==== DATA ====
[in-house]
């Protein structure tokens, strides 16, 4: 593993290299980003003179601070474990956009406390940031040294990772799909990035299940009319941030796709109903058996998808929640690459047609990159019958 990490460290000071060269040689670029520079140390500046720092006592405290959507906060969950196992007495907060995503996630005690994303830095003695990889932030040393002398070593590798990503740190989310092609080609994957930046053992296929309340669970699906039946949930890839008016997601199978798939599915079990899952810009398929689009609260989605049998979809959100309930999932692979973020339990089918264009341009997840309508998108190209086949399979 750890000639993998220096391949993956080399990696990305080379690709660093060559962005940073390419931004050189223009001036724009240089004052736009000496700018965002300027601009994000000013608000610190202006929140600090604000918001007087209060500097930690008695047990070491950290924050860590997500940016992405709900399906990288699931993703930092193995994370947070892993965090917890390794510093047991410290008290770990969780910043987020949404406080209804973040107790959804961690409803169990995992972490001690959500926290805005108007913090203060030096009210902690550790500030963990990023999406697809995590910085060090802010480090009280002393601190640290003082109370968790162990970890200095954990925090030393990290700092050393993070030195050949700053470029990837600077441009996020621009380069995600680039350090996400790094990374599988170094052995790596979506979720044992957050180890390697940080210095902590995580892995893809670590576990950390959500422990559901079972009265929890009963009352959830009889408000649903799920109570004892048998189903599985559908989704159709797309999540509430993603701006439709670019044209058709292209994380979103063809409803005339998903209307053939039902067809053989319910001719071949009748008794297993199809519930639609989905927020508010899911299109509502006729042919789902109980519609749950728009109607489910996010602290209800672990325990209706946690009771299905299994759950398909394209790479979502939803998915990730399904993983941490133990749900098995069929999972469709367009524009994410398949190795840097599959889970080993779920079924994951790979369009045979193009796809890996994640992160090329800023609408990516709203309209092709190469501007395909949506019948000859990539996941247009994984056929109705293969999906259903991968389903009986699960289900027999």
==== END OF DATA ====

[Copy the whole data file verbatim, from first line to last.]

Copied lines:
[in-house]
């Protein structure tokens, strides 16, 4: 593993290299980003003179601070474990956009406390940031040294990772799909990035299940009319941030796709109903058996998808929640690459047609990159019958 990490460290000071060269040689670029520079140390500046720092006592405290959507906060969950196992007495907060995503996630005690994303830095003695990889932030040393002398070593590798990503740190989310092609080609994957930046053992296929309340669970699906039946949930890839008016997601199978798939599915079990899952810009398929689009609260989605049998979809959100309930999932692979973020339990089918264009341009997840309508998108190209086949399979 750890000639993998220096391949993956080399990696990305080379690709660093060559962005940073390419931004050189223009001036724009240089004052736009000496700018965002300027601009994000000013608000610190202006929140600090604000918001007087209060500097930690008695047990070491950290924050860590997500940016992405709900399906990288699931993703930092193995994370947070892993965090917890390794510093047991410290008290770990969780910043987020949404406080209804973040107790959804961690409803169990995992972490001690959500926290805005108007913090203060030096009210902690550790500030963990990023999406697809995590910085060090802010480090009280002393601190640290003082109370968790162990970890200095954990925090030393990290700092050393993070030195050949700053470029990837600077441009996020621009380069995600680039350090996400790094990374599988170094052995790596979506979720044992957050180890390697940080210095902590995580892995893809670590576990950390959500422990559901079972009265929890009963009352959830009889408000649903799920109570004892048998189903599985559908989704159709797309999540509430993603701006439709670019044209058709292209994380979103063809409803005339998903209307053939039902067809053989319910001719071949009748008794297993199809519930639609989905927020508010899911299109509502006729042919789902109980519609749950728009109607489910996010602290209800672990325990209706946690009771299905299994759950398909394209790479979502939803998915990730399904993983941490133990749900098995069929999972469709367009524009994410398949190795840097599959889970080993779920079924994951790979369009045979193009796809890996994640992160090329800023609408990516709203309209092709190469501007395909949506019948000859990539996941247009994984056929109705293969999906259903991968389903009986699960289900027999």